- — Issue #5.1: Spotlight on a single piece from a collection of proposed legislation, presented in a self-interpreted way :
While we enjoy caricatures, it raises a serious question: Will a huge influencer like the USA, affect the online niche of WP Services, as it does globally in several other areas? Should we look out for drone attacks and not just DDoS 2019? And why a highly technical niche, like a WordPress Services provider (our USA competitor), is so interested in a barely explained and freshly proposed and not yet EXISTING law? Meh. Our reaction was: so bandwidth throttle is ok, but a copyright law is over the line? And since when protects copyright the small, newly entered entities from the market?
- — Issue #6.1: Ranting on something, that will happen in 2020 made us cringe. Reading how bad privacy and security for the common people is … not going into this discussion. We loved, however, the Russian hints from the post: CCP, bear flag. Also wondering if all bad things, that happen to Americans will replace blaming Russians with blaming Chinese in 2019 or just 2020.
– Example #2: this post – Prepare Your WordPress Website for the Holidays (maintainn.com/prepare-wordpress-website-holidays/)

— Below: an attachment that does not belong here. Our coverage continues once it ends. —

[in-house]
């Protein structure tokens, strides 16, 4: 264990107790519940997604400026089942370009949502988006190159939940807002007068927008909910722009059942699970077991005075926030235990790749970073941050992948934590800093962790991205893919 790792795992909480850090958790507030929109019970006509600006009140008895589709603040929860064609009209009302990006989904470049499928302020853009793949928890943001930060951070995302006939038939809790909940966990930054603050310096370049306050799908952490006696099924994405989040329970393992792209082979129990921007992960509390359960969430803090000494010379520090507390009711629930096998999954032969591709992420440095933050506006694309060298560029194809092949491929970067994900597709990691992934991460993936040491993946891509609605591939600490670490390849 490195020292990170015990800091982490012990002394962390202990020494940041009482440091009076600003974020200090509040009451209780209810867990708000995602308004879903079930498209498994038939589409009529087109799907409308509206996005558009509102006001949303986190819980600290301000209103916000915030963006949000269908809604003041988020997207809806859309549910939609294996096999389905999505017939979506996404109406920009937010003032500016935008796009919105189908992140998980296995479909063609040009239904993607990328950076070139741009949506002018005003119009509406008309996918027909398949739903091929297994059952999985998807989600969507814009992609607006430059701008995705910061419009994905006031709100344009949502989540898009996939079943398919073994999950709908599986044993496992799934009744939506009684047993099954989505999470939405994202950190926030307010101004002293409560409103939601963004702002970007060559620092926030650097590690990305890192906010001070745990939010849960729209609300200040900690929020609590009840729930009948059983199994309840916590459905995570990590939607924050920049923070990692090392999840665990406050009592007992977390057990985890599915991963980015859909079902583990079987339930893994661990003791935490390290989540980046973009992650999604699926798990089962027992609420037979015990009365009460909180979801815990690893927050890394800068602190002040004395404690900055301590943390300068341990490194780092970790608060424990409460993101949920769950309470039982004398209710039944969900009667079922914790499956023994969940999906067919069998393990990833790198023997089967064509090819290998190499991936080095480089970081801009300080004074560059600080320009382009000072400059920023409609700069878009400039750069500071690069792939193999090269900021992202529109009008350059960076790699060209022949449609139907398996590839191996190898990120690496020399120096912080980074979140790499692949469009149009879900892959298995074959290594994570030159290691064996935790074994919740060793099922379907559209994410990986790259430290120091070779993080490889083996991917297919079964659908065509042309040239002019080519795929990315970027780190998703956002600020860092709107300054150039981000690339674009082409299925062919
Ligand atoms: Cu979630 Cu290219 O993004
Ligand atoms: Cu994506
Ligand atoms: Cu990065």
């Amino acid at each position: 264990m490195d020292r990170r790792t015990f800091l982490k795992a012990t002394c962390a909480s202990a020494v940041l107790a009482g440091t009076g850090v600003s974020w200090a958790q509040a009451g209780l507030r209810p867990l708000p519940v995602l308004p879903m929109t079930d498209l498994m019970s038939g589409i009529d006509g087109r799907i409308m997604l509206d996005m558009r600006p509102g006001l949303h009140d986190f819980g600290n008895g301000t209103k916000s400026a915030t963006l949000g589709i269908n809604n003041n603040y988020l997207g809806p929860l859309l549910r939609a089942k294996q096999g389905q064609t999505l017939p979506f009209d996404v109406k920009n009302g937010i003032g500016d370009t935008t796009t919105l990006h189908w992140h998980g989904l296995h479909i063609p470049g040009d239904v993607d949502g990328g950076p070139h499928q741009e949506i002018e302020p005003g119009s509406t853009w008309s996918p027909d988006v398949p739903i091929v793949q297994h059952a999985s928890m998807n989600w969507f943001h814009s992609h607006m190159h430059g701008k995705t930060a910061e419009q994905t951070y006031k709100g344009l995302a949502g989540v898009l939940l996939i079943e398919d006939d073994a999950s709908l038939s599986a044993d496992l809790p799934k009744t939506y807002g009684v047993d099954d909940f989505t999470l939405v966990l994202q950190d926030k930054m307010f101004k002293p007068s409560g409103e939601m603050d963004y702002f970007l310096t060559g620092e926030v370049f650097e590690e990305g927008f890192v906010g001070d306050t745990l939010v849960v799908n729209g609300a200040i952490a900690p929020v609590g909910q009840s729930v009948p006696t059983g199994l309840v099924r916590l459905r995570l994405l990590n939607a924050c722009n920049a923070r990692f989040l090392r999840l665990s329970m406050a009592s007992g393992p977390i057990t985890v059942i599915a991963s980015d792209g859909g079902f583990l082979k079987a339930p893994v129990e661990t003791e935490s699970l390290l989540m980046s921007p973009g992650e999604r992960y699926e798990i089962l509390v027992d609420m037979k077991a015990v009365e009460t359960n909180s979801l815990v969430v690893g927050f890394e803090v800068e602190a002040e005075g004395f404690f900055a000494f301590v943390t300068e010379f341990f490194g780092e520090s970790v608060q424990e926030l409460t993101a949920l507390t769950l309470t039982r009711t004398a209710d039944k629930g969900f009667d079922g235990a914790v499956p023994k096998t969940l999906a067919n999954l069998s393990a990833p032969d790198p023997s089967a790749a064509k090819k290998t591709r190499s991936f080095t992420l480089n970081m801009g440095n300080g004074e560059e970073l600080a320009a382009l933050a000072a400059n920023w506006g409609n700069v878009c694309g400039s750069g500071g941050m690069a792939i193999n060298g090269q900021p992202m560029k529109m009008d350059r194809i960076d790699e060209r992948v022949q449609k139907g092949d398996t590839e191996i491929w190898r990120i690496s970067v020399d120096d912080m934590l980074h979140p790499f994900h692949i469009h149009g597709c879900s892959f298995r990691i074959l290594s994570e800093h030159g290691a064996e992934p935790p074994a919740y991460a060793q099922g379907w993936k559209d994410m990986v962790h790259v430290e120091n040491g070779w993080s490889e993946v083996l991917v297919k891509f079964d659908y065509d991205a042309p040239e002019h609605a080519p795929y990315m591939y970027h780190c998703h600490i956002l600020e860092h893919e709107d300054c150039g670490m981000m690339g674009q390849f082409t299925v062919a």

Corporate agenda – scare tactics used against WordPress owners
We understand, that exactly for this exists a marketing budget. However, admitting ten-fold underperformance; yet pursuing the same push over and over, just increasing “the news” diversification is bad for everybody, especially for the WordPress community.
– Example #3: this post – WordPress 5.0 Arrives November 19 (maintainn.com/wordpress-5-0-arrives-november-19/)
– Example #4: this post – Jetpack Review: In-Depth Look At This Popular WordPress Plugin (gowp.com/blog/jetpack-review/)
Political propaganda – scare tactics used against WordPress owners
This was new to us. Somehow, being an extremely dynamic business niche and strictly online, WordPress Services was relatively safe to be and not used as a tool against the people. It seems, that our protection services must diversify in the upcoming years, not just protecting against hacking/scamming/spamming/spying, but simply being and doing nothing illegal, (yet attacked legally, that you broke the law).
– Example #5: this post – EU Copyright Directive Could End Fair-Use Rights You Currently Enjoy (valet.io/eu-copyright-directive-curbs-fair-use/)
– Example #6: this post – Not to Be Outdone, California Comes Up with Its Own Version of GDPR—the California Consumer Privacy Act (valet.io/california-consumer-privacy-act-compliance-help/)